There appears to be some disagreement among the many recent federal decisions about the standard to apply to ascertain the validity of a “two-year completion” clause in one of these ILSFDA contracts. In Jankus v. Edge Investors, L.P., 2009 WL 961154 *8 (S.D.Fla. Apr. 8, 2009), Judge Hurley discussed the competing points of view and concluded, in line with a series of opinions FN3 by Judge Steele, in the Middle District of Florida, that the test is impossibility of performance under Florida law. Jankus, 2009 WL 961154 at *8. We agree with Judges Steele and Hurley that the question is whether Plaza’s contractual provisions are recognized within Florida’s doctrine of impossibility. See Hilton Oil Transport v. Oil Transport Co., 659 So.2d 1141, 1147 (Fla. 3d DCA 1995); Cook v. Deltona Corp., 753 F.2d 1552, 1558 (11th Cir.1985) (citing Shore Inv. Co. v. Hotel Trinidad, Inc., 29 So.2d 696 (1947)). * * * Similar to the Kamel purchase agreement, the purchase agreement here contains the modifying clause “or any other grounds cognizable in Florida contract law as impossibility or frustration of performance.” However, unlike the Kamel purchase agreement, the modifying clause here contains the subsequent language “including, without limitation, delays occasioned by wind, rain, lighting [sic] and storms.” We conclude, consistent with Jankus and Harvey, that Plaza is not exempt from ILSFDA. We agree that the two-year construction commitment is more broad than Florida’s defense of “impossibility.” Plaza Court, L.P., 2009 WL 1809921, *6-7 (Fla. 5th DCA June 26, 2009).
2. Plaza Court Adopts a Three-Year Right of Rescission Where the Contract Does Not Include a Notice of the Right to Rescind Within Two Years
In my first blog post I discussed the different approaches taken by the Taylor v Holiday Isle Court versus the Jankus Court. That Post can be found here. The Plaza Court opinion finds the reasoning in Jankus is “superior” to that of Taylor. The rule set forth in the Taylor decision actually encourages a developer not to comply with the statute. Instead of facing rescission, the developer only faces a damage claim. The amount of damages resulting from a violation of ILSA is still the subject of some debate. I have seen first hand how a developer will argue that you did not suffer any real damage by their failure to include the two year notice, or deliver a Property Report for that matter. The end result is a diminished right to the purchaser, and extra leverage for a developer in litigation. Insofar as the effect of the developer’s failure to include the required notice is governed by contract law: the Plaza Court ruling serves as additional authority to protect purchasers in the State of Florida. The Plaza court does not mince words when it opined:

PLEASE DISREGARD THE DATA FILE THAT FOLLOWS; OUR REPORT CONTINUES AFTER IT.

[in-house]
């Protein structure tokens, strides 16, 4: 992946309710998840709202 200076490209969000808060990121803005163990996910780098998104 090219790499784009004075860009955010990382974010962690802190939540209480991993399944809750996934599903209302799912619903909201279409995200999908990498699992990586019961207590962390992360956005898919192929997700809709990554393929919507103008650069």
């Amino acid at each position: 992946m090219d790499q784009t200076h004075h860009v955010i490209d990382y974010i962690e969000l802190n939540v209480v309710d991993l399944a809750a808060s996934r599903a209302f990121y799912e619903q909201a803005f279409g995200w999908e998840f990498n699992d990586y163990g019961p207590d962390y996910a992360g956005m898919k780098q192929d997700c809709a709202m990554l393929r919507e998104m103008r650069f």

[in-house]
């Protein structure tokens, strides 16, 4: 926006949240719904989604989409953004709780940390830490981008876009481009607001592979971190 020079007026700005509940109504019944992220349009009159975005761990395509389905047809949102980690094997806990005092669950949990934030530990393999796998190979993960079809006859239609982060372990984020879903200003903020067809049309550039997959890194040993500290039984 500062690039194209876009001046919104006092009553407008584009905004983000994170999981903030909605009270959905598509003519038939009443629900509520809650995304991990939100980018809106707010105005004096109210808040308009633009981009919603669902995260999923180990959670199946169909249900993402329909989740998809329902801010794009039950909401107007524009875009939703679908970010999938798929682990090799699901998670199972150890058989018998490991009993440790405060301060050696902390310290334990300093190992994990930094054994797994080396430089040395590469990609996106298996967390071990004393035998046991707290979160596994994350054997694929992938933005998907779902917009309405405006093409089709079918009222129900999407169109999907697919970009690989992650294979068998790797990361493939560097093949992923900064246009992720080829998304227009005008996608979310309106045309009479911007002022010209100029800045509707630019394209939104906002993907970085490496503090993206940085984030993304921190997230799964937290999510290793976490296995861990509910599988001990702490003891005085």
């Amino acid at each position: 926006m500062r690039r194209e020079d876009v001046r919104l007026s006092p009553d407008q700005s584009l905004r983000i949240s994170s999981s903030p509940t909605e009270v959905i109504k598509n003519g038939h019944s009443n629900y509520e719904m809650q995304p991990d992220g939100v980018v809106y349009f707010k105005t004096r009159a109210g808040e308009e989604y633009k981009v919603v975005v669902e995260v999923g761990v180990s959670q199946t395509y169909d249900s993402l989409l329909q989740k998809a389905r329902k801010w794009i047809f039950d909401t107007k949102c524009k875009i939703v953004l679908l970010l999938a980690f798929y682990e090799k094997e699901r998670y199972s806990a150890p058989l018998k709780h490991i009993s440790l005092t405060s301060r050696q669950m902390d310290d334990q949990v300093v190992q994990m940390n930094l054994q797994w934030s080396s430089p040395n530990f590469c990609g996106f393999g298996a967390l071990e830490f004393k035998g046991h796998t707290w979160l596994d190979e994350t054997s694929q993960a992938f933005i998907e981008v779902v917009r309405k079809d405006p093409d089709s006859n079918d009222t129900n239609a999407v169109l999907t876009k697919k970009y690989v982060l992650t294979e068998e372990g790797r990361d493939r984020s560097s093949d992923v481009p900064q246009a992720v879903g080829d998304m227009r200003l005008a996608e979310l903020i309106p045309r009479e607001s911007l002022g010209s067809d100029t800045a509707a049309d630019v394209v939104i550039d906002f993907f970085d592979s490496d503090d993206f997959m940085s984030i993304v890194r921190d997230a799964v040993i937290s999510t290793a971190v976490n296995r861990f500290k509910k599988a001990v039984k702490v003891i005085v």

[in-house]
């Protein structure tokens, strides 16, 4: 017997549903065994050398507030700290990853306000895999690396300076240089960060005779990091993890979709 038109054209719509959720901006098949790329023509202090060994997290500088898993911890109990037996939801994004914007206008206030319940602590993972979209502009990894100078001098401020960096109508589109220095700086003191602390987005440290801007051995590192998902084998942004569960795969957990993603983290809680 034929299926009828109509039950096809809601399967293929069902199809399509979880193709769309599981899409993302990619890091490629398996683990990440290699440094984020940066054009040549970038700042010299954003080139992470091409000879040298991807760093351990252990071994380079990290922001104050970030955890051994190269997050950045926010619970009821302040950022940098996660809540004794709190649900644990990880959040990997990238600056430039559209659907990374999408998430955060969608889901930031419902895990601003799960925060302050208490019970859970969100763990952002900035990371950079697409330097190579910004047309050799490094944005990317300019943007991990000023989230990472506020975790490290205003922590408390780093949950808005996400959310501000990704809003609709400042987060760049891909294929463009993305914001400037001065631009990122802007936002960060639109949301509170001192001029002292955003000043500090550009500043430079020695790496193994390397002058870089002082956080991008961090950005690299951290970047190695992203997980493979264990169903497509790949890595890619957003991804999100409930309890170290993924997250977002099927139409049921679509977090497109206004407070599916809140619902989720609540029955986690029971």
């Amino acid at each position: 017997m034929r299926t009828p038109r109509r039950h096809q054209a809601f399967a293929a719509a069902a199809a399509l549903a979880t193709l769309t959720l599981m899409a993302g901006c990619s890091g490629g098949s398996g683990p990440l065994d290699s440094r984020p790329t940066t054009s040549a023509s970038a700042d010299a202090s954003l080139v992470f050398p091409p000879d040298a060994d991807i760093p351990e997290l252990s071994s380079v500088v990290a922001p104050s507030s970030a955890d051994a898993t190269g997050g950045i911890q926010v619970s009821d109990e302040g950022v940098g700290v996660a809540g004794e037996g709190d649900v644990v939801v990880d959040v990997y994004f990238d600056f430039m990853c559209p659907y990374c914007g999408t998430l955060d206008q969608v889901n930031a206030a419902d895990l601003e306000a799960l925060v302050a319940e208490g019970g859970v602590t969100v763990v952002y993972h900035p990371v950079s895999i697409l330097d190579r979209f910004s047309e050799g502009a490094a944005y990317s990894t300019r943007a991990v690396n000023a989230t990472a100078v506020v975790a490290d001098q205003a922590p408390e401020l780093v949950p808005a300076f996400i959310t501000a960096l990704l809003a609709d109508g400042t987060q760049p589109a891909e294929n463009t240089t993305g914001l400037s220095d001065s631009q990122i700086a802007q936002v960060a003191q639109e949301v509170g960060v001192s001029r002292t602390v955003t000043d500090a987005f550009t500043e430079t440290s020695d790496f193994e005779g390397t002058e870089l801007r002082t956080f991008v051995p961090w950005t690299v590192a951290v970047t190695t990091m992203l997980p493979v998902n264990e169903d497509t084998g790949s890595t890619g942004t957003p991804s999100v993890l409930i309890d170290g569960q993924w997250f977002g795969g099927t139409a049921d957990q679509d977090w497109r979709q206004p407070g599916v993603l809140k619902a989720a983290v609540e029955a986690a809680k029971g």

Although there is much in Taylor with which to agree, we are bound to separate from its analysis on the last issue – the effect of the failure of the developer to include § 1703(c)’s required notice of the two-year limit on the right of rescission for the failure to provide a property report. The Taylor court reasoned that the failure of the developer to provide the statutorily required “clear” notice of the two-year right of rescission could not affect the developer’s right to enforce the limitation because the statute did not include any remedy for violation other than, perhaps, the damages remedy in § 1709. The Taylor court also treated the two-year rescission right as a statute of limitations and concluded that the “extraordinarily limited” circumstances the law recognizes to avoid a statute of limitations could not apply, in part, because the two-year limitation is contained within the statute and everyone is expected to know the law. 561 F.Supp.2d at 1274-75.
As to the statute of limitations analysis, we do not accept the premise that the provision at issue is a statute of limitations. A statute of limitations sets the outer limits for the commencement of litigation and this provision does not do that. This is a two-year right of rescission and upon timely exercise, the statute of limitations for bringing suit to enforce the right is three years from the date of purchase. We see nothing in the statutory rescission right to which the “equitable tolling” analysis of Taylor should pertain. We also note that Judge Hurley in the Southern District of Florida has quite recently reached a similar conclusion in Jankus. 2009 WL 961154 at *5. The conclusion reached by the Jankus court was that the two-year right of rescission would not begin to run until proper notice of the right to rescind was given, up to expiration of the three-year statute of limitations. For the reasons well described in the Jankus opinion, this analysis is superior to the view taken by the Taylor court, which effectively holds the developer harmless for the failure to give the required notice. The result in Jankus is consistent with Florida law. FN4 See Engle Homes v. Krasna, 766 So.2d 311 (Fla. 4th DCA 2000). Because there is no suggestion that Plaza gave the statutorily required notice to Baker and O’Brien prior to their filing suit within the three-year statute of limitations, we affirm.
This article, and the comments posted in response, do not constitute legal advice or the formation of an attorney-client relationship, and is not for re-publication without express permission of the author.